If you visit ScienceBlogs regularly, you’ve probably read about ScienceBloglings Sheril Kirshenbaum’s and Chris Mooney’s proposal for a presidential debate about science. There’s a lot I like about this proposal, but the reality of what could happen bothers me. First, what I like about the idea.
For much of the last two and half years, I worked at a non-profit organization that focused on infectious disease policy and programs. Science policy–and politics–are important. The idea that every political candidate would actually have to devise a science policy, and perhaps even be judged by its quality, is wonderful. Having science and technology as a regular part of the national discussion would be a good thing:
Other than abortion (which is also a health issue), the cost of health care, and evolution (which shouldn’t be an issue), you almost never see any informed discussion of biology, health, or medicine on the op-ed pages (Dowd’s brainless ersatz sociobiology doesn’t count). Occasionally, a guest op-ed brings up these topics, but since the author is not part of the stable of columnists, these topics are not discussed regularly (or at all). The absence of a sustained drumbeat for biology and medicine means that these topics fall off the radar.
This isn’t just a Mad Biologist’s love of things biological: the lack of attention to these areas means many people suffer or die without anyone giving a damn. To put things in perspective, in the U.S., more people die in a month from hospital-acquired bacterial infections than have been killed by terrorists in the U.S. during the last century. Which gets more play on the op-ed page?
And Amanda writes:
And all too often, in the name of “balance”, the media will present someone who is essentially making shit up vs. someone who is invested in proof and evidence as equals on TV, not revealing to the audience that some kinds of knowledge are gained differently than others. And I suspect Americans, being a generally pragmatic people, would be much more pro-science if they had the entire clash defined that way. I suspect the right wing nuts know this, too, which is why putting forth a science debate as such will inevitably scare the shit out of them.
Too bad. Americans have a right to engage in the debate as it is, and not just to pick up on a hint here and a hint there–inevitably distorted hints, no less–from the TV. We live in a country where huge percentages of otherwise smart people fall into thinking global warming is a conspiracy theory, that scientists want to pursue stem cell research out of sadistic baby hate, and that there’s any real debate between creationists and reality-based biologists. This kind of systematic ignorance needs to be addressed for what it is, a science debate could help move us in that direction.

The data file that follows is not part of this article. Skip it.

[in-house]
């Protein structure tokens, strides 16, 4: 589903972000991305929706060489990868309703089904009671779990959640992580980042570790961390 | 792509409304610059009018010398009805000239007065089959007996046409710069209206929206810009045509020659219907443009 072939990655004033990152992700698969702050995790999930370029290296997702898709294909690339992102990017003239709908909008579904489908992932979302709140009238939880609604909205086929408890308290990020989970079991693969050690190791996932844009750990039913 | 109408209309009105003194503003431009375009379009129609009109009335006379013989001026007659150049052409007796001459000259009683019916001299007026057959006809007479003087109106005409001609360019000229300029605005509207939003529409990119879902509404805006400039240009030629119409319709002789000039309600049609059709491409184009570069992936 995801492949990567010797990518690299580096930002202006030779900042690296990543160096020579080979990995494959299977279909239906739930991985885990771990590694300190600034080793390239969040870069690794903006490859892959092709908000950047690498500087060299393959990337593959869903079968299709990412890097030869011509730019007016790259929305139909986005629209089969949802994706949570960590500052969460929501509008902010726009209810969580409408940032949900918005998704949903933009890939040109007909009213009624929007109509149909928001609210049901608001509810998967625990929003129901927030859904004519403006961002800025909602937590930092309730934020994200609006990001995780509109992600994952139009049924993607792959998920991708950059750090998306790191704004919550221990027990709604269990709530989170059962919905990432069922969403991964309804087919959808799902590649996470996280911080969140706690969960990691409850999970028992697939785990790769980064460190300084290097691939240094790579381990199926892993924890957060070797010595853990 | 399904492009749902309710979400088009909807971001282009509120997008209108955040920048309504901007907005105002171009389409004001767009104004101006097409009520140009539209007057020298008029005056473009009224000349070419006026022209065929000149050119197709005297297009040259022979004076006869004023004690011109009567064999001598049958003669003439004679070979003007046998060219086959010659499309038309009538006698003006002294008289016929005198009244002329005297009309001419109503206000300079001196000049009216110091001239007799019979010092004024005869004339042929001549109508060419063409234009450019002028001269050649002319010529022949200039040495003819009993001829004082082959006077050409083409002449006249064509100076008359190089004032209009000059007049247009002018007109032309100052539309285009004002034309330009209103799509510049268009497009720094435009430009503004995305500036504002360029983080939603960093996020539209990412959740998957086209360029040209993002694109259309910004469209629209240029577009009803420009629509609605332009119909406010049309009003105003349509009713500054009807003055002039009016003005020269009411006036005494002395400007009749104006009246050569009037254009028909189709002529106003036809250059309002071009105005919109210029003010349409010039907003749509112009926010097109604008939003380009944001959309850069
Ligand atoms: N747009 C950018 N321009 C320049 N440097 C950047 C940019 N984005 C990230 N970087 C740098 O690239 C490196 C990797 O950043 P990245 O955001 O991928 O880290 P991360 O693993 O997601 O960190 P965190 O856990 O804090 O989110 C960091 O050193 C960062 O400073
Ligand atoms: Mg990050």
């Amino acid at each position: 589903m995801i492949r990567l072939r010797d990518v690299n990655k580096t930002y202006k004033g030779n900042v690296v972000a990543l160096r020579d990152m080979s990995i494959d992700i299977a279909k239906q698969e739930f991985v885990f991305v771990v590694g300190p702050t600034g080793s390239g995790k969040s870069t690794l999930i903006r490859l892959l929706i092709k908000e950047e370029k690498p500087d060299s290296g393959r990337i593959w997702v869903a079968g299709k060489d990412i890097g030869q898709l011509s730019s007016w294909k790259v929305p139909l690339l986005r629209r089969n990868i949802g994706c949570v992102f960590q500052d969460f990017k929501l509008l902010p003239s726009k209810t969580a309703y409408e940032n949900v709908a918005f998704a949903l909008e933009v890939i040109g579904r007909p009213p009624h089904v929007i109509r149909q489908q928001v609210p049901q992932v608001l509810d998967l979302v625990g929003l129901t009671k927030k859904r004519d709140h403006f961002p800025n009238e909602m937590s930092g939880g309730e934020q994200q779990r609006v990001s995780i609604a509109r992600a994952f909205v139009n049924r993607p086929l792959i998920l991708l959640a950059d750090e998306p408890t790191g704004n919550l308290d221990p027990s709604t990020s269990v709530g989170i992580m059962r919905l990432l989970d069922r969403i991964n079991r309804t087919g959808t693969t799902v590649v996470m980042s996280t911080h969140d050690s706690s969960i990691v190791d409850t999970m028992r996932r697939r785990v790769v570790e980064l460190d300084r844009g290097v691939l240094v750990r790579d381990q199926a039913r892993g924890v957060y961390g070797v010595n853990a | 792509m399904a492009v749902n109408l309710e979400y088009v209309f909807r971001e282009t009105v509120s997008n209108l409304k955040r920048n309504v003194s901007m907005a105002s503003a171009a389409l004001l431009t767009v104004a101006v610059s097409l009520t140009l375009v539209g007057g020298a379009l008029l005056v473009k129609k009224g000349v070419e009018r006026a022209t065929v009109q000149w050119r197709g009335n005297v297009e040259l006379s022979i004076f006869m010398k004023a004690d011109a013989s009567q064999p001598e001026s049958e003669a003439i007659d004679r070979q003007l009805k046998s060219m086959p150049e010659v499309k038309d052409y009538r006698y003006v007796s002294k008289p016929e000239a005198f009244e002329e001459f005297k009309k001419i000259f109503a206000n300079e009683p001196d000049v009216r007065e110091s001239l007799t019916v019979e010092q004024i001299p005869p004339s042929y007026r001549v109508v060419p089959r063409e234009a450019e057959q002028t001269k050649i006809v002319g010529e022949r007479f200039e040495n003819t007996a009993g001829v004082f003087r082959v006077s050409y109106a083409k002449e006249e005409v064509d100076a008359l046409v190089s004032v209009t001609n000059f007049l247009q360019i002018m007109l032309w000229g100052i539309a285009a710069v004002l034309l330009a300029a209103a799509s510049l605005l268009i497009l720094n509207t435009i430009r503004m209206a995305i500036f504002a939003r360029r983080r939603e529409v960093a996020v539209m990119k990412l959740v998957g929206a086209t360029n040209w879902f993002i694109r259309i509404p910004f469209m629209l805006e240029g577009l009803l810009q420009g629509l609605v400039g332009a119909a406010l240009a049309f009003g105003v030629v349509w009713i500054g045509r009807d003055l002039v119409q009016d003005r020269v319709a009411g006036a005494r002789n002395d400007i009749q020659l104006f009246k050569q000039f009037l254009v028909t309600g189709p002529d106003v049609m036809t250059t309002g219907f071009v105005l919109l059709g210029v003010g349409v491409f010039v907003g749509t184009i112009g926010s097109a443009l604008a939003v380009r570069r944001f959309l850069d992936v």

I do think the complexity issue shouldn’t be trivialized, however:
In my own field of expertise (evolution, microbiology, public health), I’ve witnessed some real boneheadedness: watching George Will, Cokie Roberts, and Boy George discuss bioterrorism would be laughable were it not an important issue. It was like watching monkeys talk about building a nuclear reactor.
But I think the stupidity issue can be overcome (or at least, be no worse than with any other topic). What is far more serious is the underlying dynamic of the science discussion in the U.S. Quite simply, the Republican Party is in thrall to its Christopath Uruk-hai base which is every bit as delusional as this crazy guy, only they bathe more regularly. How can you have a debate about science policy when many of those participating in the debate would deny the existence of foundational scientific observations?
I’m not just referring to Huckabee’s refusal to accept the overwhelming evidence for evolution. The insistence that global warming is not due, in considerable part, to human activity is another area of delusional Republican cogitation. Do I think the Democratic candidates could (and should) hold a debate revolving around science? It certainly couldn’t hurt. But explain to me what happens if a Republican candidate lets loose with some idiocy about global warming or evolution. Will he be corrected? Will the panel or moderator let that idiocy stand? It’s the exact same problem biologists have in deciding whether or not to debate creationists.
If the debate revolved around the parties’ and candidates’ different approaches to address agreed-upon problems, then a debate might be useful (or at least harmless). But if there is no agreement on the problems or challenges, or for that matter, the fundamental nature of scientific reality, how the hell do we have a useful debate? Worse, it just serves as a platform for anti-science ignorance and propaganda. And if believe that reason and logic will necessarily prevail, and the anti-science lunatics will be exposed for what they are, I have a cache of Iraqi weapons of mass destruction to sell you.
You’re correct that the debate will probably result in some ignorant fool politician rambling about how evolution is just a theory and that global warming is fake.
However, I don’t see where this is any different than politicians rambling about how the drug war is winning or Giuliani’s 911 Tourettes or the red scare of socialized medicine or the faux panacea of privatized social security.
A presidential debate is not engineered to change any of the candidates opinions — only to give them a space to air their ideas (as right or wrong headed as they may be) so that the public knows who they hell they are voting for.
Whether or not we should staff the debate moderator panel with scientists to correct stupid statements is an interesting question.